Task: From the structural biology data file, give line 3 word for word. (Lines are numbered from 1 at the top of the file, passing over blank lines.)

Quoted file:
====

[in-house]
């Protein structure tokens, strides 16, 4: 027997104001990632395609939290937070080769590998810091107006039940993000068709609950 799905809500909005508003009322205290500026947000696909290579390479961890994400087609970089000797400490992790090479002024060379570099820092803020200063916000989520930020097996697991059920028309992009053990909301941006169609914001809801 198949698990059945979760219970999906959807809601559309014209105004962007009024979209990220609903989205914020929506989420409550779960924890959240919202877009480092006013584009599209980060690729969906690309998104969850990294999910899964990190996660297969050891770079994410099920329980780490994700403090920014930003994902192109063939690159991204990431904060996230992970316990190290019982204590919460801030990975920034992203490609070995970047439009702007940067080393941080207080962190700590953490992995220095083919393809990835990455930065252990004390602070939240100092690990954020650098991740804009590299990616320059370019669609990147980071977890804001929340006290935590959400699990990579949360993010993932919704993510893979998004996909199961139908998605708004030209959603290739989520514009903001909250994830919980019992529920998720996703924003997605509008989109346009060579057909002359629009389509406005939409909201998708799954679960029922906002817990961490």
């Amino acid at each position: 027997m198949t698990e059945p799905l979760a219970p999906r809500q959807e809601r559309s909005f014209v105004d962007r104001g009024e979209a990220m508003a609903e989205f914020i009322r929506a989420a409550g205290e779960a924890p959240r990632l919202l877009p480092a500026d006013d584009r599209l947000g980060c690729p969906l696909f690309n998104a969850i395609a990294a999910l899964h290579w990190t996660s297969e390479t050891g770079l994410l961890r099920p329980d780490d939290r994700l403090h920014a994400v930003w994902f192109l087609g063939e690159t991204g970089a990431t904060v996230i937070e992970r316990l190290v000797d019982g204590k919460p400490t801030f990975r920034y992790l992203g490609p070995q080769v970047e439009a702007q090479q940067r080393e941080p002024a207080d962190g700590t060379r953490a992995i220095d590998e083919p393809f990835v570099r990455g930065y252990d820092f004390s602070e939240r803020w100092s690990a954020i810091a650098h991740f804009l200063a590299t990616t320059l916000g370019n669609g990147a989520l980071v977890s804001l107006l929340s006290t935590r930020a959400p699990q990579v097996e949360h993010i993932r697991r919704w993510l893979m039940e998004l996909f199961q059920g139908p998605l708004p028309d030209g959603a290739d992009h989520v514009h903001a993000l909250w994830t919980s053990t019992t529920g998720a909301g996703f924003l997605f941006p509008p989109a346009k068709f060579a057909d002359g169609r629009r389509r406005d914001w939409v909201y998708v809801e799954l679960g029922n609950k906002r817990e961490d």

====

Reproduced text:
């Amino acid at each position: 027997m198949t698990e059945p799905l979760a219970p999906r809500q959807e809601r559309s909005f014209v105004d962007r104001g009024e979209a990220m508003a609903e989205f914020i009322r929506a989420a409550g205290e779960a924890p959240r990632l919202l877009p480092a500026d006013d584009r599209l947000g980060c690729p969906l696909f690309n998104a969850i395609a990294a999910l899964h290579w990190t996660s297969e390479t050891g770079l994410l961890r099920p329980d780490d939290r994700l403090h920014a994400v930003w994902f192109l087609g063939e690159t991204g970089a990431t904060v996230i937070e992970r316990l190290v000797d019982g204590k919460p400490t801030f990975r920034y992790l992203g490609p070995q080769v970047e439009a702007q090479q940067r080393e941080p002024a207080d962190g700590t060379r953490a992995i220095d590998e083919p393809f990835v570099r990455g930065y252990d820092f004390s602070e939240r803020w100092s690990a954020i810091a650098h991740f804009l200063a590299t990616t320059l916000g370019n669609g990147a989520l980071v977890s804001l107006l929340s006290t935590r930020a959400p699990q990579v097996e949360h993010i993932r697991r919704w993510l893979m039940e998004l996909f199961q059920g139908p998605l708004p028309d030209g959603a290739d992009h989520v514009h903001a993000l909250w994830t919980s053990t019992t529920g998720a909301g996703f924003l997605f941006p509008p989109a346009k068709f060579a057909d002359g169609r629009r389509r406005d914001w939409v909201y998708v809801e799954l679960g029922n609950k906002r817990e961490d």